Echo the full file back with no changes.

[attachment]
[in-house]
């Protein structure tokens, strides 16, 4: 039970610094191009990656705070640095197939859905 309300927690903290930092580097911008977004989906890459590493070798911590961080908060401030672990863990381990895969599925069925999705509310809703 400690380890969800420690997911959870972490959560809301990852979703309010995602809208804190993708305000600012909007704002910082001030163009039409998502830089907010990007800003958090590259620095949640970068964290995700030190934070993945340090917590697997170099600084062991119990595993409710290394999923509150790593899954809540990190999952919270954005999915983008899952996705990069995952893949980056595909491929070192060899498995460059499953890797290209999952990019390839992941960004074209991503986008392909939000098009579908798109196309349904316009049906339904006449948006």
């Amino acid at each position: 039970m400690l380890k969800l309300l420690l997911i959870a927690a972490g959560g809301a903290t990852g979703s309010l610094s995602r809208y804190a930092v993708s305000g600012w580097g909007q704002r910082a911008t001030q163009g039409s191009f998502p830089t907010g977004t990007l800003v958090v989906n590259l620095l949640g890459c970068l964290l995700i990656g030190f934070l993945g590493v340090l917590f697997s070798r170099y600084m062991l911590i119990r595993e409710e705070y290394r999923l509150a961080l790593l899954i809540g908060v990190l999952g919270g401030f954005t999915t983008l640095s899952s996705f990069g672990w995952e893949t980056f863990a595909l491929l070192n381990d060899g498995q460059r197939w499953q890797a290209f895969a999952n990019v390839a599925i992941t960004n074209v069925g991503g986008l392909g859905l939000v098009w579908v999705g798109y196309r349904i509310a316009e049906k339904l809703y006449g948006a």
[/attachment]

[in-house]
């Protein structure tokens, strides 16, 4: 039970610094191009990656705070640095197939859905 309300927690903290930092580097911008977004989906890459590493070798911590961080908060401030672990863990381990895969599925069925999705509310809703 400690380890969800420690997911959870972490959560809301990852979703309010995602809208804190993708305000600012909007704002910082001030163009039409998502830089907010990007800003958090590259620095949640970068964290995700030190934070993945340090917590697997170099600084062991119990595993409710290394999923509150790593899954809540990190999952919270954005999915983008899952996705990069995952893949980056595909491929070192060899498995460059499953890797290209999952990019390839992941960004074209991503986008392909939000098009579908798109196309349904316009049906339904006449948006």
């Amino acid at each position: 039970m400690l380890k969800l309300l420690l997911i959870a927690a972490g959560g809301a903290t990852g979703s309010l610094s995602r809208y804190a930092v993708s305000g600012w580097g909007q704002r910082a911008t001030q163009g039409s191009f998502p830089t907010g977004t990007l800003v958090v989906n590259l620095l949640g890459c970068l964290l995700i990656g030190f934070l993945g590493v340090l917590f697997s070798r170099y600084m062991l911590i119990r595993e409710e705070y290394r999923l509150a961080l790593l899954i809540g908060v990190l999952g919270g401030f954005t999915t983008l640095s899952s996705f990069g672990w995952e893949t980056f863990a595909l491929l070192n381990d060899g498995q460059r197939w499953q890797a290209f895969a999952n990019v390839a599925i992941t960004n074209v069925g991503g986008l392909g859905l939000v098009w579908v999705g798109y196309r349904i509310a316009e049906k339904l809703y006449g948006a």